The Collection covers the rise and reign of Handsome Jack (so no original Borderlands, sadly), and includes all the previously-released DLC and the main games Borderlands 2 and The Pre-Sequel.
That means the choice of six different characters and the option to explore any location immediately. Borderlands 2 offers four prime cuts of DLC goodness, each with its own flair and a lot of new content; looks for jungle hunts, pirate treasure hunts, Mad Max and fantasy parodies. They're great alternative additions to the main game, and there's also a lot of raid bosses and other nasties.
Newcomers beware though: these additional missions usually have enemies of level 30 power or above. You're best clocking up a fair few hours in the main campaign before venturing into these. Veterans though can import their old-gen characters along with all their weapons, Badass points and game progress to new consoles. (Though, sadly, it only works between same family generations - no cross-format swopping from Xbox 360 to PS4 or PS3 to Xbox One.) If you want to copy multiple characters, the method is also a bit tedious - but you will be rewarded for the transfer with a huge chunk of Badass points and 50 golden keys for really shiny loot.
Graphically, the game has been updated nicely. It runs in full HD and at 60FPS, which really makes for a much smoother game experience. The anti-aliasing works wonders, so that it makes a much better overall impression - even if some textures look pixelated when nearby. There's still the issue of textures loading late though. .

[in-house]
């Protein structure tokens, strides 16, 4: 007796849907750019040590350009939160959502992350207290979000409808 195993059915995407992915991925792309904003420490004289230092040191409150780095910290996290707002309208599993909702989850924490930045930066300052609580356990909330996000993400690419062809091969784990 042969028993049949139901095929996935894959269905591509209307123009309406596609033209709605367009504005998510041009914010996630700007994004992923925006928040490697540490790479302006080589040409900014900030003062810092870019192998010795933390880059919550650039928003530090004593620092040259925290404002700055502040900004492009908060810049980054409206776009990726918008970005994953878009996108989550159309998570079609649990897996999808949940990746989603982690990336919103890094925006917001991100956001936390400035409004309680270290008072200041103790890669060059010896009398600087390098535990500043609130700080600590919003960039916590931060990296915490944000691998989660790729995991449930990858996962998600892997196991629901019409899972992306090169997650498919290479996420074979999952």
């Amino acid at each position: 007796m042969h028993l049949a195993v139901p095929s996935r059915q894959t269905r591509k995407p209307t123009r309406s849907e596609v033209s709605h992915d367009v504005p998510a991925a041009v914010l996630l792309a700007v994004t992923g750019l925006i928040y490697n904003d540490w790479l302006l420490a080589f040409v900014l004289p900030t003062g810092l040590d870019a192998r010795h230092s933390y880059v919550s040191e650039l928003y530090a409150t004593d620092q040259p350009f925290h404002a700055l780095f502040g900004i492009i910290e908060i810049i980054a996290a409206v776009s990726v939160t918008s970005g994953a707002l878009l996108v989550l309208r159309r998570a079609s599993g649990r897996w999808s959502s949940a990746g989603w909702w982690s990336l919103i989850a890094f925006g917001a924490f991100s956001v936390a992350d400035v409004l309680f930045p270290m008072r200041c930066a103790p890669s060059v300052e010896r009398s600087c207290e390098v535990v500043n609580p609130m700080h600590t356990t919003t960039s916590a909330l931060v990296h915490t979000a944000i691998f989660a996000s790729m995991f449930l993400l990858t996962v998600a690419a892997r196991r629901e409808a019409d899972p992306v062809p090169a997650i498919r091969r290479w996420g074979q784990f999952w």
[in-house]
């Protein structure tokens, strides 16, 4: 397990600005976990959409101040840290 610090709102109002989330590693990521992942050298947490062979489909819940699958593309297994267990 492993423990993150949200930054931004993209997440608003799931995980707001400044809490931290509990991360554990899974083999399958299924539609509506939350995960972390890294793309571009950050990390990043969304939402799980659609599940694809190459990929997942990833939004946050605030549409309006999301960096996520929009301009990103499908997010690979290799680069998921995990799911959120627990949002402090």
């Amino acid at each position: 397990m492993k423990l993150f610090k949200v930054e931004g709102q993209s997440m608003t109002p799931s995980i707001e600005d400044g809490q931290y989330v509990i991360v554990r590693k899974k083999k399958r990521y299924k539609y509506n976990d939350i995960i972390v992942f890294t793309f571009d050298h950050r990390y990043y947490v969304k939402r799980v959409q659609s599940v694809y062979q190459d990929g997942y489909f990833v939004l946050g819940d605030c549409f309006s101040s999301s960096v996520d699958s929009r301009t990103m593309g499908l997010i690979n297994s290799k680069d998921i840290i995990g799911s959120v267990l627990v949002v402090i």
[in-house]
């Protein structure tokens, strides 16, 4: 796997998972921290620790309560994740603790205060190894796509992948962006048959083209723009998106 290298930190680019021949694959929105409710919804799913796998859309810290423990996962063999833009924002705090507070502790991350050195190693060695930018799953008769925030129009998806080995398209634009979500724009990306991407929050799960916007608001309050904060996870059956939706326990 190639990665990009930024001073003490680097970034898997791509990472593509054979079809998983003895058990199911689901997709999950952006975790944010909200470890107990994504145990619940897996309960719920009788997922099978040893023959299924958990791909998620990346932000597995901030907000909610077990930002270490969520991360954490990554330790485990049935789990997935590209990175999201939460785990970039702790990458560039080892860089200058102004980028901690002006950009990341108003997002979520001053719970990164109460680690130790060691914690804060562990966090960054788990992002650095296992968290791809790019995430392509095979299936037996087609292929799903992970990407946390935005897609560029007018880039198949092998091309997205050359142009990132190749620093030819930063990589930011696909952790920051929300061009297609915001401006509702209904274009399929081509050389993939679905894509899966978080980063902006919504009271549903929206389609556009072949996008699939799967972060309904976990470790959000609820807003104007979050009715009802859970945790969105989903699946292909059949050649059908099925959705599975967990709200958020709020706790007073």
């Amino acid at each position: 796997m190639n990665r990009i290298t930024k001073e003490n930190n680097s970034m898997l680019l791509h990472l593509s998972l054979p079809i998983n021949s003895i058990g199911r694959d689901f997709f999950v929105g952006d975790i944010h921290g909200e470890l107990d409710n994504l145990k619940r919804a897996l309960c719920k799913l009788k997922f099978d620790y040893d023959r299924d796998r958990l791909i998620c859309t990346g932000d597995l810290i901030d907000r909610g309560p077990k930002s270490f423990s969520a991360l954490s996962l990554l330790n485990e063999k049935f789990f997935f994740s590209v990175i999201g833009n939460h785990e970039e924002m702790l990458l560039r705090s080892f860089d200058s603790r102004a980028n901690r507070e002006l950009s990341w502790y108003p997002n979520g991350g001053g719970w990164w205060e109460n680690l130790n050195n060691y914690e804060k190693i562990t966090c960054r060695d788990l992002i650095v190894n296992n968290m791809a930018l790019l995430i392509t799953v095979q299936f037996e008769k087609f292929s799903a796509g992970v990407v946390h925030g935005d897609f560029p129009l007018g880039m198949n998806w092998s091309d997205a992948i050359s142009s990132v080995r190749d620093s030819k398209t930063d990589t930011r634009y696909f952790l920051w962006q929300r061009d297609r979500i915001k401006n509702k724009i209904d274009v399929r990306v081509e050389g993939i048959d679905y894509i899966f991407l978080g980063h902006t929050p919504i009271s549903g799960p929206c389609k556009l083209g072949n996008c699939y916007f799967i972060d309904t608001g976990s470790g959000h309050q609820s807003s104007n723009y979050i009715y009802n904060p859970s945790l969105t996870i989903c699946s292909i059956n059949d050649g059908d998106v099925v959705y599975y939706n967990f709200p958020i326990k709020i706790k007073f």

A special highlight for the Collection is the four-player split-screen mode on console, which together with the HD upgrade makes for a great game experience.
Content-wise everything's (naturally) the same. You're on Pandora and its moon Elpis living life as a Vault Hunter, searching for the legendary secret chamber which contain great alien technology, which Hyperion employee Handsome Jack is keen to take advantage of. In the Pre-Sequel he doles out the quests, and in 2 becomes the main antagonist.
Finding rare loot becomes an addiction between blowing holes in enemies, and your primary interest even beyond the absurd missions and pop culture references. The partially randomised stuff is available in millions of variations and combinations, all with many nuances through their additional status buffs. Nicely? The game's fun when going solo as well.
For newcomers today, however, it's a similar problem as with Star Wars: which part to begin with. The Pre-Sequel, playing on the small moon Elpis and the space station, initially provides a better foundation in understanding the game mechanics, and from a chronologic perspective, it makes more sense to start here. But it is less varied and not quite as charming as the future spaghetti western of Borderlands 2.
Whatever you do, the collection is bursting with content, the value massive. It's a shame the games weren't pulled together, so you could skip between the two when you liked. But a complete interchangeability of the characters would have meant a lot of extra work, and we can understand why this just wasn't an option. Less so is the lack of the original Borderlands, which would have made this package an absolute dream for fans.